What NOT to do on a cover letter

Posted October 13, 2011, by Helen Isbister

There are plenty of things you can do on your cover letter to guarantee it will go straight into the recycle bin. Here are some of those things.

A cover letter is intended to accompany and complement your resume. Making mistakes on it can be fatal for the future of your job application. See also an example of a bad resume:

Don’t forget to put your contact details at the top of the cover letter as well as the date and the address of the recipient.

Dear Sir, 
Don’t write a generic introduction and especially don’t make it gender specific. Try and find out who will be reading your application and address it to that person, e.g. ‘Dear Mr Jones’.

I would like to apply for a position at your company. 
Don’t forget to say which position you are applying for. If the job has a reference number, include it. Many companies advertise more than one position at a time.

My attached resume shows that I have fulfilled all the required elements for employment: I am an Australian citizen, I have a clean criminal record, a degree and experience. 
Don’t have a boring first paragraph.

I am of the professional opinion that my attributes as a human being are perfectly suited to the paradigm of this occupation. 
Don’t use jargon.
What’s not to like?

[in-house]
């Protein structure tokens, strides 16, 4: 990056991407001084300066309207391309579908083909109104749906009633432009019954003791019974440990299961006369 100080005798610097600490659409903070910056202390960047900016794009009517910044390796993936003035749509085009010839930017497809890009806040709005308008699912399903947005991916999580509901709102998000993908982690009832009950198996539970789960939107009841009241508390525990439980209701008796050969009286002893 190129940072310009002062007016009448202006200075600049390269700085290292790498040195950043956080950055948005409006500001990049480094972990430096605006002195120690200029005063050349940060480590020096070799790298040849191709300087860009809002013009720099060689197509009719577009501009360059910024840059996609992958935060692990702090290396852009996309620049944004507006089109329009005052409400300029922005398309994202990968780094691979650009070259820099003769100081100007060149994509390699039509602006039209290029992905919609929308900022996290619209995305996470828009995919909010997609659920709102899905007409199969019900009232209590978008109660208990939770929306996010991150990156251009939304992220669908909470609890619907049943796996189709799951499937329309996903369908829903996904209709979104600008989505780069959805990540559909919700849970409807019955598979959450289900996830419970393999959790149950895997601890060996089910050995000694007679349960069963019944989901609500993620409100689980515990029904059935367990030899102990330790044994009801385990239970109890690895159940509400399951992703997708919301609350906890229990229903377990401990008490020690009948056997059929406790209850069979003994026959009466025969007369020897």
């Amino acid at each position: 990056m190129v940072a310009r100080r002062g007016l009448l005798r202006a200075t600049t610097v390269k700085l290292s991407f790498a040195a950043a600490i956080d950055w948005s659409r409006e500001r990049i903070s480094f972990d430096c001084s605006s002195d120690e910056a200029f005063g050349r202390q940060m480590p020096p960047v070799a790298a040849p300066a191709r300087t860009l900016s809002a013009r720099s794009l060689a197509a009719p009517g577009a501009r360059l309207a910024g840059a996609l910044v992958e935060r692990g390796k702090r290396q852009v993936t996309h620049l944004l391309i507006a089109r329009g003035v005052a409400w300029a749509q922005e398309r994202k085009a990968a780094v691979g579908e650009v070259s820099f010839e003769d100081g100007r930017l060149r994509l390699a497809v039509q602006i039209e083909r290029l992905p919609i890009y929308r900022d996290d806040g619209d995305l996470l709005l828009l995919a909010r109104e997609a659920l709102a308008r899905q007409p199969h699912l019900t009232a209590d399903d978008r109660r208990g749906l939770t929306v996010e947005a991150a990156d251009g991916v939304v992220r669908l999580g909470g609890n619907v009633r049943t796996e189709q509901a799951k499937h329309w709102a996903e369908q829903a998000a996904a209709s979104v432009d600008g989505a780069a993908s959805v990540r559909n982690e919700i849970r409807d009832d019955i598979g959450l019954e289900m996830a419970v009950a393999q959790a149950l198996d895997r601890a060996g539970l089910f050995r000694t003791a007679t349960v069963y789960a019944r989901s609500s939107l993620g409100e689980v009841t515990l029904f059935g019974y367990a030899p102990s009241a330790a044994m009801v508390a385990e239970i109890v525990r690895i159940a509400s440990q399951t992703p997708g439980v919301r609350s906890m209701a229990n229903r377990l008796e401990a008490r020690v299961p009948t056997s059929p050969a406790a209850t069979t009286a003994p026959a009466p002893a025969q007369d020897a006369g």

Don’t use rhetorical questions.

I am exceptionally gifted at everything I turn my hand to. I have won numerous awards and all my friends would vouch for the fact that I’m a good bloke. 
Be specific about your skills and how they will benefit the company.

Between 2004 and 2005, I worked in a fast food outlet where I was in charge of serving people and handling money. Between 2006 and 2009 I worked in a clothes store where I exceeded quotas. I am a member of the following professional associations: The Black Hawk Motorbike group, Clean Freaks anonymous and the Jane Austen Fan Club. 
Don’t just repeat your resume. Use the cover letter to expand on and illustrate things you have covered in your resume.

I was sacked from my previous job for not agreeing with the boss on some ethical components of what we were doing, but I’m happy to look for a new job because my career was massively stuck in a rut there! 
Don’t be negative.

Im not shore 
Don’t send a cover letter that has not been thoroughly proofread. Incorrect spelling and grammar create a poor impression.
exactly what your company does but I know exactly what I want in a job. 
Don’t send a generic letter. Tailor the cover letter for the job you are going for and do your research on the company.
I am looking for job with flexibility, competitive salary and a company car. 
Don’t focus on what you want and what you’ll get out of the job. Tell them what you can offer them.
I have sent my resume to numerous organisations and am really keen to secure a position shortly. 
Don’t appear desperate.

Catch you later alligator, 
Don’t be too informal.



Helen Isbister

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